CSST Electrical Safety

The scientific and technical details by which lightning can energize metal systems inside a building and potentially start a fire are very complex.

No gas piping product is immune to the damage caused by a direct lightning strike (refer to NFPA 780 for lightning protection systems for buildings and building systems).

Indirect lightning strikes can affect all metallic mechanical systems, including all forms of gas piping, when lightning energy enters a building during a nearby strike. Lightning has been shown to energize the metallic systems in a house through impressed voltage and induced voltage. Once this energy is inside a building, it will seek to return to ground along every possible path. In an attempt to equalize potentials, the energy may jump or arc from one pathway to another, depending on the electrical resistance of the material. This arcing is very likely to cause damage to mechanical and electrical systems.

For example, compare CSST to Romex® or NM electrical wiring. Electrically, they have many things in common:

  1. Both are installed in homes.
  2. Both have insulation over medium-carrying metal components.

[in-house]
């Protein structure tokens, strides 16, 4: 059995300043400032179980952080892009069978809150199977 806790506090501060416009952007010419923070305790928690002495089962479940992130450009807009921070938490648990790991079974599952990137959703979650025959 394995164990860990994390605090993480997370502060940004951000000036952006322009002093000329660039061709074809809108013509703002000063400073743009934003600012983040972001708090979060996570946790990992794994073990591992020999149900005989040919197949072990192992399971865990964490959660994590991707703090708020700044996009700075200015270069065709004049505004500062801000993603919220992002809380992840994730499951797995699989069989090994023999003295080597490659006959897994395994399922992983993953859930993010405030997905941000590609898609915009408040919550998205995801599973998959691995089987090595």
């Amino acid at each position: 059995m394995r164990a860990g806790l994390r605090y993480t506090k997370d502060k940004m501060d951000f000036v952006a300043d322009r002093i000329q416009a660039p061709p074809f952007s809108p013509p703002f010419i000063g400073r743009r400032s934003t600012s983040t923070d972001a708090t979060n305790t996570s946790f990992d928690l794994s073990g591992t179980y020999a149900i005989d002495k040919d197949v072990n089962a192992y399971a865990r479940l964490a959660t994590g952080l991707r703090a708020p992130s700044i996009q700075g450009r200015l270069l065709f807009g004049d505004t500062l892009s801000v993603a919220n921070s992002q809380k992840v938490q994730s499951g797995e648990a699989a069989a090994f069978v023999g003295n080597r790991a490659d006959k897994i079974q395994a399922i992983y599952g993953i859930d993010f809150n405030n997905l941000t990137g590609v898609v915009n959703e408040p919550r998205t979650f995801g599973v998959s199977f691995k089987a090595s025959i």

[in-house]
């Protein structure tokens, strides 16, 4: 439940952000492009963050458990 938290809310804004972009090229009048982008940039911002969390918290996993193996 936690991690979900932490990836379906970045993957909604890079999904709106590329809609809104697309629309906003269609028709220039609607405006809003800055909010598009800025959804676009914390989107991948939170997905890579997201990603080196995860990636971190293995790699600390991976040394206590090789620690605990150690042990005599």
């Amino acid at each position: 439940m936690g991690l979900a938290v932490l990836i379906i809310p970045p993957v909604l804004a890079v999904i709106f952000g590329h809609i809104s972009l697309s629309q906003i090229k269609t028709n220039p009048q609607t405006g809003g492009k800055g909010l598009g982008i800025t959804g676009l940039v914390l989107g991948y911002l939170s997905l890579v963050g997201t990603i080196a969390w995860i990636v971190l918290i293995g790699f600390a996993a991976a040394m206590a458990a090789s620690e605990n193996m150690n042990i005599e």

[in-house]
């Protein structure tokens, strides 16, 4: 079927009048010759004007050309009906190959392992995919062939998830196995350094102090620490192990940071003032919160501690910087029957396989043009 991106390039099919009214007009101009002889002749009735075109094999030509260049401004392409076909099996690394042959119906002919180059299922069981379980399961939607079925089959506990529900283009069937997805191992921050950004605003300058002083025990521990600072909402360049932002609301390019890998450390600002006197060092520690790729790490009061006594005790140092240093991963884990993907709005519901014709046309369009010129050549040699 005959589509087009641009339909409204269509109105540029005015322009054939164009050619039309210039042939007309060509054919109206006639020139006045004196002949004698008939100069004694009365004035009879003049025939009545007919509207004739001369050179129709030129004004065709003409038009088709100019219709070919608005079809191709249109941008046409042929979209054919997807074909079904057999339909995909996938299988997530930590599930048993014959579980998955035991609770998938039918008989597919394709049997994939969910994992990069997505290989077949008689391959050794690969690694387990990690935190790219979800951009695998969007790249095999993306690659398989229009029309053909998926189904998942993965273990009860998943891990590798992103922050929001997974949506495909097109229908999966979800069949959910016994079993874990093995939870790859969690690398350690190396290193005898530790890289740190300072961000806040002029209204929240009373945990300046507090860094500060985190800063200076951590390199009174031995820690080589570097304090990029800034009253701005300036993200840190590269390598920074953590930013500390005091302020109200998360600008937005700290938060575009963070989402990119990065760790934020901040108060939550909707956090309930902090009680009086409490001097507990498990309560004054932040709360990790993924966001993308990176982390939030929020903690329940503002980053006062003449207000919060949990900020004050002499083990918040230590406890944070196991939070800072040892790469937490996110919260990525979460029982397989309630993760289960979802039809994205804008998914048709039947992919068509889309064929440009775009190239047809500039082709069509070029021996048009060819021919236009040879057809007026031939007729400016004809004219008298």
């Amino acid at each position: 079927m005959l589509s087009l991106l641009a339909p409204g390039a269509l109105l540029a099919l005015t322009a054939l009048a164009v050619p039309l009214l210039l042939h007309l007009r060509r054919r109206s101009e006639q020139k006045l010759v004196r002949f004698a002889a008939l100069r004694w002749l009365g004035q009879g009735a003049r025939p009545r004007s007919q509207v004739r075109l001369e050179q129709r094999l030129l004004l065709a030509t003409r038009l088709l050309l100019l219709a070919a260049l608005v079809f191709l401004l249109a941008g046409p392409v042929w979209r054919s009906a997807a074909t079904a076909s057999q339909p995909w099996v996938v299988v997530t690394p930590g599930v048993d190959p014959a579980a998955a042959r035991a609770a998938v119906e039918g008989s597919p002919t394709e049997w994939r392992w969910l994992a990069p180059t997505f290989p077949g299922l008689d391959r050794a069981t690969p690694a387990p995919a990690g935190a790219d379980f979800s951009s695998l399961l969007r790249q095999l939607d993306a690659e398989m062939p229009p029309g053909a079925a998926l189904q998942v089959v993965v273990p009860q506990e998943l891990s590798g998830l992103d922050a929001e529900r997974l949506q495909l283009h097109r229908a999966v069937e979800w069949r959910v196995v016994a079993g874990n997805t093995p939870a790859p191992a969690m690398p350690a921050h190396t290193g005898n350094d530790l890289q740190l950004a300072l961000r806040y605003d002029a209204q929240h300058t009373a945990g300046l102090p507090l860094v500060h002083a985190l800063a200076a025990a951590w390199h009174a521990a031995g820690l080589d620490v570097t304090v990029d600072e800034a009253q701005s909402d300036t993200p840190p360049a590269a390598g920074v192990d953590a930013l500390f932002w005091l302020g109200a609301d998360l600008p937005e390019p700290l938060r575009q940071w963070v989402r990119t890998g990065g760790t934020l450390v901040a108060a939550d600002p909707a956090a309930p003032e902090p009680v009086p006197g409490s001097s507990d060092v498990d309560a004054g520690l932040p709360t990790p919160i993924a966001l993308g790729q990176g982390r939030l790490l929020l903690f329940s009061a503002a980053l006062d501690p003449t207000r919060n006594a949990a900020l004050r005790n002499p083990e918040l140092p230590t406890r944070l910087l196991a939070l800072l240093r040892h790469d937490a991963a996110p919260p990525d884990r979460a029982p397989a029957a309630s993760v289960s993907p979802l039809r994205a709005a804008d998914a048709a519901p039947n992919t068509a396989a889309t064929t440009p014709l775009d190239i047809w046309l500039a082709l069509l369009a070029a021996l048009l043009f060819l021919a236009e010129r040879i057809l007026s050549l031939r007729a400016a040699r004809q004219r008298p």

3. Both carry dangerous substances that can cause fire and personal injury.
  4. The insulation in both can be damaged by lightning.

But they also have differences. The National Electrical Code (NEC) requires standard NM wiring to have an insulation value of at least 600 volts. This is plenty of insulation for household current. But it is no match for lightning. If lightning energy enters the structure, it can overwhelm all metal systems including the electrical wiring, and will cause arcing between the electrical wiring and other metal components in the building. In contrast, CSST has a plastic jacket with an insulation value of at least 24,000 volts.

Furthermore, if lightning energizes the electrical wiring, the circuit breaker or fuse will not trip fast enough to interrupt the power to an NM wiring circuit. The current flow in a lightning strike is measured in microseconds (millionths of a second), whereas a circuit breaker will trip tenths of a second. Thus, lightning current can damage the electrical wiring by arcing and allowing electricity to flow and ignite other materials.

According to a major lightning consultant, 80% of lightning fires originate from damaged electrical wiring. In fact, it is possible for the arc from electrical wiring to be maintained with a current of 10 amps flowing from the electrical system—which is below the rating of the lowest rated circuit breaker.

The design of CSST piping is much more robust than electrical wiring in resisting damage from lightning.